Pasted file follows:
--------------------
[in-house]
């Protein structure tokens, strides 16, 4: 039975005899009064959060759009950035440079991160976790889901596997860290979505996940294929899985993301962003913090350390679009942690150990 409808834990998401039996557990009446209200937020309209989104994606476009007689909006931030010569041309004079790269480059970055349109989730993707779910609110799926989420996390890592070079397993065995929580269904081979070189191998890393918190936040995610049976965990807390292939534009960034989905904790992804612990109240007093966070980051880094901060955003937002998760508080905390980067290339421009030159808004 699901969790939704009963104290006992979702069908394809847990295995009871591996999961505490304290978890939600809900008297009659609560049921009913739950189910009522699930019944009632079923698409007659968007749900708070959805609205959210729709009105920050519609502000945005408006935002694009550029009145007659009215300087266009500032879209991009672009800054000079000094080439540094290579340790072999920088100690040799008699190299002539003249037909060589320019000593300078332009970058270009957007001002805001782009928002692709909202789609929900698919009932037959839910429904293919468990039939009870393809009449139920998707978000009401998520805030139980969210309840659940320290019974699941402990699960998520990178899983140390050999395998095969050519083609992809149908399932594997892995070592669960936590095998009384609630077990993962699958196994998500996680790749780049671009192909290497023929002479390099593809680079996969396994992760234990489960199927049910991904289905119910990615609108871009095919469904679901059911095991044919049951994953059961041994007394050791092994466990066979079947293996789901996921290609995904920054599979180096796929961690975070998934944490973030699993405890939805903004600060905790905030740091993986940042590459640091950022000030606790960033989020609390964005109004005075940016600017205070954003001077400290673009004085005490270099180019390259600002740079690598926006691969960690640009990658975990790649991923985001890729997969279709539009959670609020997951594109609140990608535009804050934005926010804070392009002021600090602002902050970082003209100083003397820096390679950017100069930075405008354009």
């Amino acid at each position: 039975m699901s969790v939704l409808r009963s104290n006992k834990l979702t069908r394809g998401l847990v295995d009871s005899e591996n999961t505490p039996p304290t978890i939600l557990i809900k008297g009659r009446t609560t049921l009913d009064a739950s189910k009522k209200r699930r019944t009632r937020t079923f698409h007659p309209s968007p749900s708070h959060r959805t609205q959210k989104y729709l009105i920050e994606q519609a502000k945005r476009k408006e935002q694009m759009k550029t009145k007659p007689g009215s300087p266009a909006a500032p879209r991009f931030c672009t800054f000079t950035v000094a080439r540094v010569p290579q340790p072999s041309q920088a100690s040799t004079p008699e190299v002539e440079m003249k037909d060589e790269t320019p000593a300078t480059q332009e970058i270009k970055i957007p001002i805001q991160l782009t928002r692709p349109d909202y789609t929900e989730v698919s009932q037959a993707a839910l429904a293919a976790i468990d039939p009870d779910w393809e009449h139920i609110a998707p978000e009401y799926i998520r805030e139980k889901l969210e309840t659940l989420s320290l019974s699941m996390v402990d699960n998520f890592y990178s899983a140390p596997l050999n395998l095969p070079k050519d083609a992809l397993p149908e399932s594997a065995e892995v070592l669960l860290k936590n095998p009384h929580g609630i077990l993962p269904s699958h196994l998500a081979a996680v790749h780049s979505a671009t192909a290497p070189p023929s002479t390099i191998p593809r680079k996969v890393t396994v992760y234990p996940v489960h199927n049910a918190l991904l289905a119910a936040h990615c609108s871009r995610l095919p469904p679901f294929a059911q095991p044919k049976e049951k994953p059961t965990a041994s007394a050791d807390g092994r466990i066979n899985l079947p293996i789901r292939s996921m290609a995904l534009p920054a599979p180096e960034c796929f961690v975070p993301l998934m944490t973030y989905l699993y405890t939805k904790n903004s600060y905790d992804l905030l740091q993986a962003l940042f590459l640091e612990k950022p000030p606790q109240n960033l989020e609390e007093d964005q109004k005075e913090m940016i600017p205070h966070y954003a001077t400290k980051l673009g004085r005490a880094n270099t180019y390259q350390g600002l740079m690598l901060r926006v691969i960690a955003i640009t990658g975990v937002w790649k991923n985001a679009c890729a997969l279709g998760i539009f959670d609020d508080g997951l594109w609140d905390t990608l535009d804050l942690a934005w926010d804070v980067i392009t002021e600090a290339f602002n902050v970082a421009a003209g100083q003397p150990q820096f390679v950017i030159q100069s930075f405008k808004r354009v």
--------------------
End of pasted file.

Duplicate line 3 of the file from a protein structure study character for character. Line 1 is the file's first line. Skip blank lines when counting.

């Amino acid at each position: 039975m699901s969790v939704l409808r009963s104290n006992k834990l979702t069908r394809g998401l847990v295995d009871s005899e591996n999961t505490p039996p304290t978890i939600l557990i809900k008297g009659r009446t609560t049921l009913d009064a739950s189910k009522k209200r699930r019944t009632r937020t079923f698409h007659p309209s968007p749900s708070h959060r959805t609205q959210k989104y729709l009105i920050e994606q519609a502000k945005r476009k408006e935002q694009m759009k550029t009145k007659p007689g009215s300087p266009a909006a500032p879209r991009f931030c672009t800054f000079t950035v000094a080439r540094v010569p290579q340790p072999s041309q920088a100690s040799t004079p008699e190299v002539e440079m003249k037909d060589e790269t320019p000593a300078t480059q332009e970058i270009k970055i957007p001002i805001q991160l782009t928002r692709p349109d909202y789609t929900e989730v698919s009932q037959a993707a839910l429904a293919a976790i468990d039939p009870d779910w393809e009449h139920i609110a998707p978000e009401y799926i998520r805030e139980k889901l969210e309840t659940l989420s320290l019974s699941m996390v402990d699960n998520f890592y990178s899983a140390p596997l050999n395998l095969p070079k050519d083609a992809l397993p149908e399932s594997a065995e892995v070592l669960l860290k936590n095998p009384h929580g609630i077990l993962p269904s699958h196994l998500a081979a996680v790749h780049s979505a671009t192909a290497p070189p023929s002479t390099i191998p593809r680079k996969v890393t396994v992760y234990p996940v489960h199927n049910a918190l991904l289905a119910a936040h990615c609108s871009r995610l095919p469904p679901f294929a059911q095991p044919k049976e049951k994953p059961t965990a041994s007394a050791d807390g092994r466990i066979n899985l079947p293996i789901r292939s996921m290609a995904l534009p920054a599979p180096e960034c796929f961690v975070p993301l998934m944490t973030y989905l699993y405890t939805k904790n903004s600060y905790d992804l905030l740091q993986a962003l940042f590459l640091e612990k950022p000030p606790q109240n960033l989020e609390e007093d964005q109004k005075e913090m940016i600017p205070h966070y954003a001077t400290k980051l673009g004085r005490a880094n270099t180019y390259q350390g600002l740079m690598l901060r926006v691969i960690a955003i640009t990658g975990v937002w790649k991923n985001a679009c890729a997969l279709g998760i539009f959670d609020d508080g997951l594109w609140d905390t990608l535009d804050l942690a934005w926010d804070v980067i392009t002021e600090a290339f602002n902050v970082a421009a003209g100083q003397p150990q820096f390679v950017i030159q100069s930075f405008k808004r354009v």